In fact, the strategic alignment that Reinventors display tends to permeate their operations and culture as well. For instance, 74 percent of Reinventors display the strong experimentation and iterative practices that characterize agile methodology, compared with only 52 percent of Tacticians. This ‘fast failure’ approach goes hand in hand with a collaborative and inclusive culture; 80 percent of Reinventors empower their teams to determine a best course of action, compared with only 50 percent of Tacticians. Not surprisingly, Reinventors are much more likely than Tacticians to be effective at managing organizational change (87 percent versus 44 percent). This flexibility is crucial, since Reinventors who make big bets on leading edge technologies like intelligent IoT must adapt to a wide range of technological, workforce, and operational changes.
What does Digital Reinvention mean for electronics?
The phenomenon of Digital Reinvention is uniquely relevant to the electronics industry, in hich connected electronic devices provide increasingly seamless and proactive digital experiences while gathering valuable user data. Equipped now with a fundamental understanding of what Reinventors value and how they behave, this section will refer to the recent IBV paper “Using Data by Design” to explore what Digital Reinvention means for electronics.
How the game has changed
Over the past several years, the cost of data storage has fallen sharply, cloud computing has enabled faster and easier data processing, and the development of smart sensors has delivered an abundance of rich user data. These three developments have set the stage for a new era in electronics, in which AI and IoT technologies work in tandem to draw intelligent insights from numerous data sources and convey them to the user on a wide array of interconnected devices. Informed by data on individuals, the usage patterns they have of their devices, and the environment in which they live, user experiences across devices are becoming increasingly integrated, personalized, and proactive. These innovations have catalyzed a fundamental change in the electronics industry – not just in the products sold, but also in the way electronics companies can, by building content and service ecosystems, seek to create value for the user that goes far beyond the device itself.
One aspect of this change has been the blurring of industry boundaries. Media companies are using their free connected content platforms to gather and utilize massive amounts of consumer data. On the other hand, Microsoft, Facebook, Amazon and Google have also started providing devices and content, as well as AR, VR, and voice/gesture recognition. These offerings allow them to leverage the massive amounts of data available, while gathering even more data each time each that consumers interact with a device. Meanwhile, Samsung has made a foray into data-driven pharmaceuticals with Samsung Bioepis, and Panasonic has ventured into B2B and B2B2C markets, providing battery cells for Tesla’s Model 3 and selling cutting-edge LCD displays for medical and business use cases. A recent IBV survey of over 400 global electronics executives found that 72 percent believe the boundaries between electronics and other industries are blurring, and 73 percent believe that the electronics industry is experiencing the impact of incumbents delivering new forms of innovation.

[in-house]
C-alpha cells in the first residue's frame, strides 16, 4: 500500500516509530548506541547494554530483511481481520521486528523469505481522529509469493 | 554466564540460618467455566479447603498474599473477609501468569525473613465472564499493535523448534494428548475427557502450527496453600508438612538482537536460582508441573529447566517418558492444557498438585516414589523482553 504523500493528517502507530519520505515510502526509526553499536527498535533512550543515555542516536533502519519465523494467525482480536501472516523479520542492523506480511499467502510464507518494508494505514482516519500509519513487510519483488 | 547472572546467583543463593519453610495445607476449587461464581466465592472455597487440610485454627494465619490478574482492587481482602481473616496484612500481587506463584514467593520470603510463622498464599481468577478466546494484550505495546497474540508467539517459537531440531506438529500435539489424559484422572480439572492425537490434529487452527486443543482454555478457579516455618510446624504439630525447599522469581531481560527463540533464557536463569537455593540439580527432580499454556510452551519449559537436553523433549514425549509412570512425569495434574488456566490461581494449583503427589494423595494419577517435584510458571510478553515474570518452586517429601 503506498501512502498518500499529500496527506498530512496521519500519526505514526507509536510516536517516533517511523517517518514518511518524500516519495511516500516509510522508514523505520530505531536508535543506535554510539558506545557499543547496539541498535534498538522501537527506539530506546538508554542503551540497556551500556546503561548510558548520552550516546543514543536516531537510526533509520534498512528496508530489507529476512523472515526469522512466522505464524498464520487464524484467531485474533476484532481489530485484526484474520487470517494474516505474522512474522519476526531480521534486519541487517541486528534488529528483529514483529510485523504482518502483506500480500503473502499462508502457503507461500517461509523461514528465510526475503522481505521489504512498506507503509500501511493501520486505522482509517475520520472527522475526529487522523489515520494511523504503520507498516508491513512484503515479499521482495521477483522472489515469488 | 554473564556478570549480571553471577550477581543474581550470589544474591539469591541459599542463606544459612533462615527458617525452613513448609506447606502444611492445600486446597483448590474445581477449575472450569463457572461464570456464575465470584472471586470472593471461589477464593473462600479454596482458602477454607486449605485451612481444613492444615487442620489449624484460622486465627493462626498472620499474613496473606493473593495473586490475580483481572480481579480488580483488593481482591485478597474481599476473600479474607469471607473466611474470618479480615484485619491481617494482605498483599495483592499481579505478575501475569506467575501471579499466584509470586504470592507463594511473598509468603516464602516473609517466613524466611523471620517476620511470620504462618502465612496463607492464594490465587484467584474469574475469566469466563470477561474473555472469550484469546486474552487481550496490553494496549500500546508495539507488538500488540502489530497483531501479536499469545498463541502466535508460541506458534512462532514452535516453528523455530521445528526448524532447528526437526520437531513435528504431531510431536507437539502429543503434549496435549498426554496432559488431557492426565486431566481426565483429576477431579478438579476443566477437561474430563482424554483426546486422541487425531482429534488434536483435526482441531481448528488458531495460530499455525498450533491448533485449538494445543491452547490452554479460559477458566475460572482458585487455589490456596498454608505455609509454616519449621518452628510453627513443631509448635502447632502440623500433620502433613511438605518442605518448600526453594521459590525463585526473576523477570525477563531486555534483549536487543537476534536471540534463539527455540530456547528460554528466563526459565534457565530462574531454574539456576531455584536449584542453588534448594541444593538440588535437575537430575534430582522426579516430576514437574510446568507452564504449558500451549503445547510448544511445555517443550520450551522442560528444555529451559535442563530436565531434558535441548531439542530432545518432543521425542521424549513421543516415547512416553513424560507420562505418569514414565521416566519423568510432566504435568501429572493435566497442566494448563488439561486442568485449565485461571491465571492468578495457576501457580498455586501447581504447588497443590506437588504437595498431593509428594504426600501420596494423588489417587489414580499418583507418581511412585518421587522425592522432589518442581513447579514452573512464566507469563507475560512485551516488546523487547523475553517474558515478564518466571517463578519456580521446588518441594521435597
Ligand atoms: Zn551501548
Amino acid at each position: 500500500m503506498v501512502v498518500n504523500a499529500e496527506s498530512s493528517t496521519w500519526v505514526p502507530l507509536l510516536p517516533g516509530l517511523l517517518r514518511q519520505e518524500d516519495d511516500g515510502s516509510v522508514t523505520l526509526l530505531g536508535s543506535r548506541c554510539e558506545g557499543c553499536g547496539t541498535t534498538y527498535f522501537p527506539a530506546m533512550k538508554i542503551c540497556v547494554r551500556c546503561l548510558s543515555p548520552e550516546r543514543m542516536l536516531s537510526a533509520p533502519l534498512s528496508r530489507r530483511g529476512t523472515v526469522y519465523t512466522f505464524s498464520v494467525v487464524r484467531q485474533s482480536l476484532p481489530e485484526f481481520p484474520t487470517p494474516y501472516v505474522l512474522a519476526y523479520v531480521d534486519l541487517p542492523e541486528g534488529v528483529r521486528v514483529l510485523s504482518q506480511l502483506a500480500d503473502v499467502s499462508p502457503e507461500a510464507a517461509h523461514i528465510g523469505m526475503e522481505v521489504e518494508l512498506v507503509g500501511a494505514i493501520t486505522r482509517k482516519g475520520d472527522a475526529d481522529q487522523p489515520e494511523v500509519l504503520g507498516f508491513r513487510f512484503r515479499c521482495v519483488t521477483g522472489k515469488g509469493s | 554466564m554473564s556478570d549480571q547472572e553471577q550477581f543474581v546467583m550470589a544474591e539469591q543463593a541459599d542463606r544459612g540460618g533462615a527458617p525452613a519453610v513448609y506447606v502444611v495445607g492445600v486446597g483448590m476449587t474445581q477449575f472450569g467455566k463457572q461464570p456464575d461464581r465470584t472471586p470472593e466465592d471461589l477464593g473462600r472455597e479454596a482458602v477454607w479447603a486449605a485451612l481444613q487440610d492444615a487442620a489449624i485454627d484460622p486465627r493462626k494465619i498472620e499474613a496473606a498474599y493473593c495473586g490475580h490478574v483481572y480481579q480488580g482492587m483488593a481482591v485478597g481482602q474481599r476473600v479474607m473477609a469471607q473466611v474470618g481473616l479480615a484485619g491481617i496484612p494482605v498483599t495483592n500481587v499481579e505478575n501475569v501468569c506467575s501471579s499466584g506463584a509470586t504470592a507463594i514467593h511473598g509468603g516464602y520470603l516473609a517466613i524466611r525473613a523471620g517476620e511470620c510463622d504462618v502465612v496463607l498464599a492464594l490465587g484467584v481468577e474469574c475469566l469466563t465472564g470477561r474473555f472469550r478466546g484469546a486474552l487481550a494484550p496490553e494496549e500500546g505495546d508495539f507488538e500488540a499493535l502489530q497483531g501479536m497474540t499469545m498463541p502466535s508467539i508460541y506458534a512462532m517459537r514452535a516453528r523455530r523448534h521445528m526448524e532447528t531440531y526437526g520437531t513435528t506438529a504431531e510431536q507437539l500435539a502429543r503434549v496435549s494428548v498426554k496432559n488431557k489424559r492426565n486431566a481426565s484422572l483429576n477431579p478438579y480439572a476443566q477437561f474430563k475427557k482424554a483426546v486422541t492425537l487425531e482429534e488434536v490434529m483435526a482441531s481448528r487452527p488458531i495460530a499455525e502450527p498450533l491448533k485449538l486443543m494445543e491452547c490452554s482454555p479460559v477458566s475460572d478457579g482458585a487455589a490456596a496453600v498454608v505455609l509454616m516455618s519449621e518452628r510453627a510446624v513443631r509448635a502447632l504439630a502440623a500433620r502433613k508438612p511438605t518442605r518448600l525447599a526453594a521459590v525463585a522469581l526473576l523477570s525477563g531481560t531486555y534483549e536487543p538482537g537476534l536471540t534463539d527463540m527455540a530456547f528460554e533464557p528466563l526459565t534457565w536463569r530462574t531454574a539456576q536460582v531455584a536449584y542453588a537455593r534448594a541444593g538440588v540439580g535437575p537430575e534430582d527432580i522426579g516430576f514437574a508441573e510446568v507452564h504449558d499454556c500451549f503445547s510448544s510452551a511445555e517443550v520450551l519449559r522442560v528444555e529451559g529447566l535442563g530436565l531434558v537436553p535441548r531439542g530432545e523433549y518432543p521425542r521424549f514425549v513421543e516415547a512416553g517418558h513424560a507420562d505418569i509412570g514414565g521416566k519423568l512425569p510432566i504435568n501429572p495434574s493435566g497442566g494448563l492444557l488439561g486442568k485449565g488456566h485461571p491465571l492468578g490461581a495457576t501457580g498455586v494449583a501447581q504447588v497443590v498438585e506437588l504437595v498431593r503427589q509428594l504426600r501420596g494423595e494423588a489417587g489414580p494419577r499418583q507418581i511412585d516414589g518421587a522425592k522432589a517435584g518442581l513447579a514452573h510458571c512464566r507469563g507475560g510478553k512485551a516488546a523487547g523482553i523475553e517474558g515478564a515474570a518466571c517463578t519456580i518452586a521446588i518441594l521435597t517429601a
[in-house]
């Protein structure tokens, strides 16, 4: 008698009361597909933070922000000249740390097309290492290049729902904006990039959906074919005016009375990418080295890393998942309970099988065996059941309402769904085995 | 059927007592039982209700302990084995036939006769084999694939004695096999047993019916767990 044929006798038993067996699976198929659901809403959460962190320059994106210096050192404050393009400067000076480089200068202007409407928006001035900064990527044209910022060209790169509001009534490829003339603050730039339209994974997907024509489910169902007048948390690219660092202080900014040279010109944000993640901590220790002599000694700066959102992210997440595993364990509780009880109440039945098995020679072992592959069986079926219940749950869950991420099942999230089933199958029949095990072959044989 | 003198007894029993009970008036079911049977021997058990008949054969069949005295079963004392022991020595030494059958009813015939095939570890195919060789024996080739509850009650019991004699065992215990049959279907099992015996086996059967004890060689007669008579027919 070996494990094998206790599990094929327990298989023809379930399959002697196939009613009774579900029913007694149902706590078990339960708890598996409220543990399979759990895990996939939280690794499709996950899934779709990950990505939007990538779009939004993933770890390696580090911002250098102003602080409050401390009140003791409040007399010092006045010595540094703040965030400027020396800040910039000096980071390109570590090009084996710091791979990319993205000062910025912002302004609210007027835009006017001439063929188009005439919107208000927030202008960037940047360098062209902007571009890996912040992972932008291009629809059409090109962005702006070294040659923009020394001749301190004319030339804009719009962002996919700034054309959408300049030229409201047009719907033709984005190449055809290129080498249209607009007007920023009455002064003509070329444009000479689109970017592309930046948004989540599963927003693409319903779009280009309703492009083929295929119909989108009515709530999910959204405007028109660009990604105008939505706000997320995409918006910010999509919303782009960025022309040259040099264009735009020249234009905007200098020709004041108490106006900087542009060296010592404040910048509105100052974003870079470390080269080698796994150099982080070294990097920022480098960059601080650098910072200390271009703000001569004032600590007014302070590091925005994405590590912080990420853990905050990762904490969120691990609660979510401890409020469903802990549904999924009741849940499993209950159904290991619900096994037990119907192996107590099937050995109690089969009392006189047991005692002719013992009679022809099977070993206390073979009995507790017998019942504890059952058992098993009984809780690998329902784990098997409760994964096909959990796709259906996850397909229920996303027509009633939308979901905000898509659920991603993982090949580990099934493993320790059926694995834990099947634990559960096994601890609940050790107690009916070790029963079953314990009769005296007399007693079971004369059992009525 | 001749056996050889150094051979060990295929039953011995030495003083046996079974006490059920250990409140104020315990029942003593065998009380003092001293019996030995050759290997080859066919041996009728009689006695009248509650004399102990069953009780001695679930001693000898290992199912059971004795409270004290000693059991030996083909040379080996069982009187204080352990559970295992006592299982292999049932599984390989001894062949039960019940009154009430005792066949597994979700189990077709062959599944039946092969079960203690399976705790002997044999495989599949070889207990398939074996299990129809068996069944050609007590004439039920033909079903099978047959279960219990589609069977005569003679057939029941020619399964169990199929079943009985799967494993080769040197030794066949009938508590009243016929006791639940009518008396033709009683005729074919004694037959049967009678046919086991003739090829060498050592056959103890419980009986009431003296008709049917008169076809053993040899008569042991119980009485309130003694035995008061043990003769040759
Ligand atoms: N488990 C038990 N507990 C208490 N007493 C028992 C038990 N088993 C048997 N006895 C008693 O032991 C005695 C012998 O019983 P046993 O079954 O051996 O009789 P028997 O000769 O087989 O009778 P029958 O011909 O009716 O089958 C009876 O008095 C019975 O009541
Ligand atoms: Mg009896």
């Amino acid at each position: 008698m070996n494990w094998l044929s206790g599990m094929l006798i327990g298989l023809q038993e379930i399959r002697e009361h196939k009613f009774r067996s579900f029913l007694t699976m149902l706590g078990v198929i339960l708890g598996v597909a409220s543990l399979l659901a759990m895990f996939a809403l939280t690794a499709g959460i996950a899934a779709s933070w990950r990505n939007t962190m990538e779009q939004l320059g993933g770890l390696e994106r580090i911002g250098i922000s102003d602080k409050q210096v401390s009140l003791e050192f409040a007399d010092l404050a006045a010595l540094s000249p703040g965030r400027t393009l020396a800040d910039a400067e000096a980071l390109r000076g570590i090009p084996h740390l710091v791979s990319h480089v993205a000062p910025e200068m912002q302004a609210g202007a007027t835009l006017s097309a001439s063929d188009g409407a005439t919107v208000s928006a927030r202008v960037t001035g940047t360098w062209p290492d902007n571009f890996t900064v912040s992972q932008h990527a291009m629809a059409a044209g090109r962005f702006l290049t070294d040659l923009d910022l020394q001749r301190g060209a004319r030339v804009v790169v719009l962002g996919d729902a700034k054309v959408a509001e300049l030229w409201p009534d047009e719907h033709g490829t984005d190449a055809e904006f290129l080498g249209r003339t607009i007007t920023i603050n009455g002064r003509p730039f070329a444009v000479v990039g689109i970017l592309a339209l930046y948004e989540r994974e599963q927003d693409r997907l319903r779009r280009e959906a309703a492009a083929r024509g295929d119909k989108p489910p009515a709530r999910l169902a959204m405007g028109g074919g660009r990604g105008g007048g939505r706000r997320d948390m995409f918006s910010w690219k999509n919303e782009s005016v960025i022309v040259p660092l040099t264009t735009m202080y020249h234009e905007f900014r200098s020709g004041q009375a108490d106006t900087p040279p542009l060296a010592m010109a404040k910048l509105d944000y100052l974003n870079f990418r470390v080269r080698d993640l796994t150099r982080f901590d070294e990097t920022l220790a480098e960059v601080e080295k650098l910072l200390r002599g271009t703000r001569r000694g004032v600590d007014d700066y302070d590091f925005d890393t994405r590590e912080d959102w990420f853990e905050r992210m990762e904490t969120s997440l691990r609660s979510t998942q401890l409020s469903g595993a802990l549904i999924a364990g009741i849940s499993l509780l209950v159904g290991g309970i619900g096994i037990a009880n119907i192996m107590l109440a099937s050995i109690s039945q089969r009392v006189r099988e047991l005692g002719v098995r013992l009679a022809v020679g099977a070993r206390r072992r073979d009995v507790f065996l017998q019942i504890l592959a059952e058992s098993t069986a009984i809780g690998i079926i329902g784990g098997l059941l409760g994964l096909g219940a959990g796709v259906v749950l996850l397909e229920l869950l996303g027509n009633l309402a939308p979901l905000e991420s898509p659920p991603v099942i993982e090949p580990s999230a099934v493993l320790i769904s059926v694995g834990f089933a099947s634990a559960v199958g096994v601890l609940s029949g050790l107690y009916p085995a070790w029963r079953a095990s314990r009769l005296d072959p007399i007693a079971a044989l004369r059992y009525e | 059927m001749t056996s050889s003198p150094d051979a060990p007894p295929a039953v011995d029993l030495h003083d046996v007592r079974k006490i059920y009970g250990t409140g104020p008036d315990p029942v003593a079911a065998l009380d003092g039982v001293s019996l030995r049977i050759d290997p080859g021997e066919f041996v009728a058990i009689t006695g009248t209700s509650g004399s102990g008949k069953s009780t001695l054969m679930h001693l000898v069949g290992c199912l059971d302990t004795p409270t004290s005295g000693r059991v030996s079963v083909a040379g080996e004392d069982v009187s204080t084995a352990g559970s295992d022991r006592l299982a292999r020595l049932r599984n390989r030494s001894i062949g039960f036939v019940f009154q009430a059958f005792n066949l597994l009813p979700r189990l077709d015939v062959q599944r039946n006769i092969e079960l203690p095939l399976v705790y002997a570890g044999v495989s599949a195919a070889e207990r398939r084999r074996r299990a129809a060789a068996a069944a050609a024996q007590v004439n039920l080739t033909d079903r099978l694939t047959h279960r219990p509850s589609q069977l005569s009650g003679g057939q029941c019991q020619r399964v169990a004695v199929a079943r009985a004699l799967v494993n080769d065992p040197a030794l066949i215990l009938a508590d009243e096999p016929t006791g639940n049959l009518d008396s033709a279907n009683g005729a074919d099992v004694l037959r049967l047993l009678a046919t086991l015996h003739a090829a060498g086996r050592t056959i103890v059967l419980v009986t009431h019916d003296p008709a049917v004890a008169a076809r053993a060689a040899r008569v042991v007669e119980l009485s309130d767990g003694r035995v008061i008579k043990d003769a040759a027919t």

These fuzzy boundaries have given rise to a new paradigm: the everyone-to-everyone economy. Electronics has evolved from vertical supply chains and static consumer experiences to a rich ecosystem in which consumers play an integral role. In the E2E economy, companies work collaboratively with their competitors to access data and create value. This new economy is ‘orchestrated,’ relying on seamlessly collaborative networks of partners. It is also ‘contextual,’ in that user experiences are closely calibrated to current needs. It is ‘symbiotic,’ in that each member depends on the others – customer and business alike. Finally,
it is ‘cognitive,’ leveraging AI that continually learns and makes predictions.
How electronics companies can embrace Digital Reinvention
In the age of Digital Reinvention, electronics companies must adapt their strategy and operations in order to remain relevant. The IBV study identifies five main steps that can help to prepare for this transformation.
First, electronics firms must refine their strategic focus. This will often involve a shift toward collaborative partnerships and shared data platforms, which can enrich customer interactions and unlock new opportunities to create value. Second, they must develop new expertise, in order to offer genuinely innovative capabilities amid rapid technological change. One component of this should be an investment in sophisticated AI capabilities that allow a richer understanding of context and help improve user experiences. Third, electronics companies must establish new ways of working.